It’s that time of year when our studios are filled with new riders. While this is always an exciting time at any health club, it presents special opportunities and challenges in the cycling studio.
Unlike many other group fitness modalities, indoor cycling can be very intimidating for newbies. How often have you heard, “I’d like to try cycling, but it looks so hard”? Or, “It looks like fun but I’d die, I’m so out of shape”?
You often have only one shot at helping a new rider feel successful on their first ride, and if you succeed you will likely have a rider for life. There’s no modality in the gym that can accommodate everyone from a deconditioned new rider to an experienced triathlete, all in the same class, as well as indoor cycling can. It’s hard for anyone who’s never taken a class to understand that, and it’s one of the main sources of reluctance to even give it a try.
We’ve gathered some tips on getting (and keeping) new riders and making them feel comfortable and accomplished right away. This sense of accomplishment will greatly increase your chances of getting them back again and again.
Our experienced ICA staffers have delved into their combined 100 years of instructor experience to compile a list of hints and tips that will help keep those “January newbies” in the saddle for the months and years to come. In part 1 of this series, we cover the small details that will make a big difference before they even turn a pedal.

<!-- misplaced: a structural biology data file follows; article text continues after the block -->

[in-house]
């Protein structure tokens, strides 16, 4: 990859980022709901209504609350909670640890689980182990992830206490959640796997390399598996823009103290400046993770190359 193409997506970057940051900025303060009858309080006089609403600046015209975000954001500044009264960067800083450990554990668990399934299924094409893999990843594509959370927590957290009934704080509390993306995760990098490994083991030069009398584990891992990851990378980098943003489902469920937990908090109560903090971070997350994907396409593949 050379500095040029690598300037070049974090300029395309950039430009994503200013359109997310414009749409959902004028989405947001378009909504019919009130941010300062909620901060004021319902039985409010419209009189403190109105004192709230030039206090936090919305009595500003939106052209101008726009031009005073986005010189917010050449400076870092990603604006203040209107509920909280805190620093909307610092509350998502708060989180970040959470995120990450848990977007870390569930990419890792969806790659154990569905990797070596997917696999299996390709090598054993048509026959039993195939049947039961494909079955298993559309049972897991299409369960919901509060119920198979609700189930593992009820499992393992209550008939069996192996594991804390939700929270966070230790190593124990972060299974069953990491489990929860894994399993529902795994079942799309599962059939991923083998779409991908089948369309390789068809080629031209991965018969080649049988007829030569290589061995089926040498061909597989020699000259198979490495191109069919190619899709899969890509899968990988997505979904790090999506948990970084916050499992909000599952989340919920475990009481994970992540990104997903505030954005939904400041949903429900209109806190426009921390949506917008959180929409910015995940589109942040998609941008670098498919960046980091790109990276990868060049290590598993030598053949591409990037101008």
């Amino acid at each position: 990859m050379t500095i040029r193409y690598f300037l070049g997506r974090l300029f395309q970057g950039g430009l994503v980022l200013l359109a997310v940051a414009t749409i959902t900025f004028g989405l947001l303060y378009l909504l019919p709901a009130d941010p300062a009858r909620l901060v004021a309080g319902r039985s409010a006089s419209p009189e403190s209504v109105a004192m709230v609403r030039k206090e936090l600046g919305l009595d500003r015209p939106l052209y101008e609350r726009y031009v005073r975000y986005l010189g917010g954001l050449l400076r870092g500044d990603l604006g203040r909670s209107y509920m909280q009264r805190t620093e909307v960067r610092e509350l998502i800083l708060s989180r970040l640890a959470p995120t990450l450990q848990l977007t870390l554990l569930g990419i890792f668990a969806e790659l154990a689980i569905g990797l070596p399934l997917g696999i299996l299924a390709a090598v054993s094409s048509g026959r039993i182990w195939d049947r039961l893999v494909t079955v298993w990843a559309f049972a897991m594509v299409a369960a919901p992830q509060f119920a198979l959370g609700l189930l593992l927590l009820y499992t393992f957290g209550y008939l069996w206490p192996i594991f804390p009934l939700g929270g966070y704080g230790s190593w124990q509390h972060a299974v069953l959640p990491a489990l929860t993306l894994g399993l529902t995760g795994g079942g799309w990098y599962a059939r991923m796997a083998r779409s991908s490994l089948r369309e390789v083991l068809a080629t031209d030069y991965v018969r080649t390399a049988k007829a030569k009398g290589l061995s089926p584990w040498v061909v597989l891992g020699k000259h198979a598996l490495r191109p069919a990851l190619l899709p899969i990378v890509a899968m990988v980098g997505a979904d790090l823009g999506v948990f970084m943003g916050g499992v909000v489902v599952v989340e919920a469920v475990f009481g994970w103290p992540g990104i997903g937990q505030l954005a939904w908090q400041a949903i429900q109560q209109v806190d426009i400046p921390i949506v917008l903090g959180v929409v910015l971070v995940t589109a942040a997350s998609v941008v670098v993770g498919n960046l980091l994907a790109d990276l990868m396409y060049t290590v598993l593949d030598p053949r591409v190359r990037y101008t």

Part 2 covers introduction to bike operation and riding technique, gives you inspiration to use with your new riders, and finishes with a few additional tips to make sure they not only will be happy with their first time experience with you but will be much more likely to come back.
The Right Stuff
Check on them during class by getting off your bike and walking over to them. Ask them how they are doing( off mic) and if they are comfortable. Offer words of encouragement.
Thanks Sara. The are some great tips here that I don’t use yet but know will make a difference. Add to the list – for all, not just newbies – some disposable wipes to clean down the bike afterwards if the gym doesn’t provide them. I’m surprised at how many gyms don’t.
Two health related topics I always address with new riders – I show them where I keep apple juice and candy and I ask if they have an inhaler and, if they do, I ask them to show me where it is in their bag. It’s important info but it also establishes me as someone who cares about their welfare.
Great idea, Christine. As a Type 1 diabetic, I always have candy in my bag in case of low blood sugar, but I would imagine it’s not something that occurs to many people. Always a good idea to have a few juice boxes or Jelly Belly candy (my personal fave for treating a low) on hand!
some great tips , (and reminders) here ! Thanks. It’s good to “take inventory” of yourself a couple times a year,and make sure you don’t get lax about things.
It is also good to tell them that they don’t have to stand the whole time with the class and that they can stand when needed as long as they have enough resistance to relieve their bottom. Standing is one of the hardest things for new riders. Proper setup is essential.
This is so true, Randy. We cover this a little more in Part 2, but you are right, it’s an incredible challenge to newbie riders, expecially those who have never spent much tome on a bicycle. I think many instructors think that standing is such an important part of a cycling class, that everyone will get bored if they don’t stand up, even the newbies. But I’ve discovered that they actually love it when you tell them they don’t have to! You can see the relief on their faces!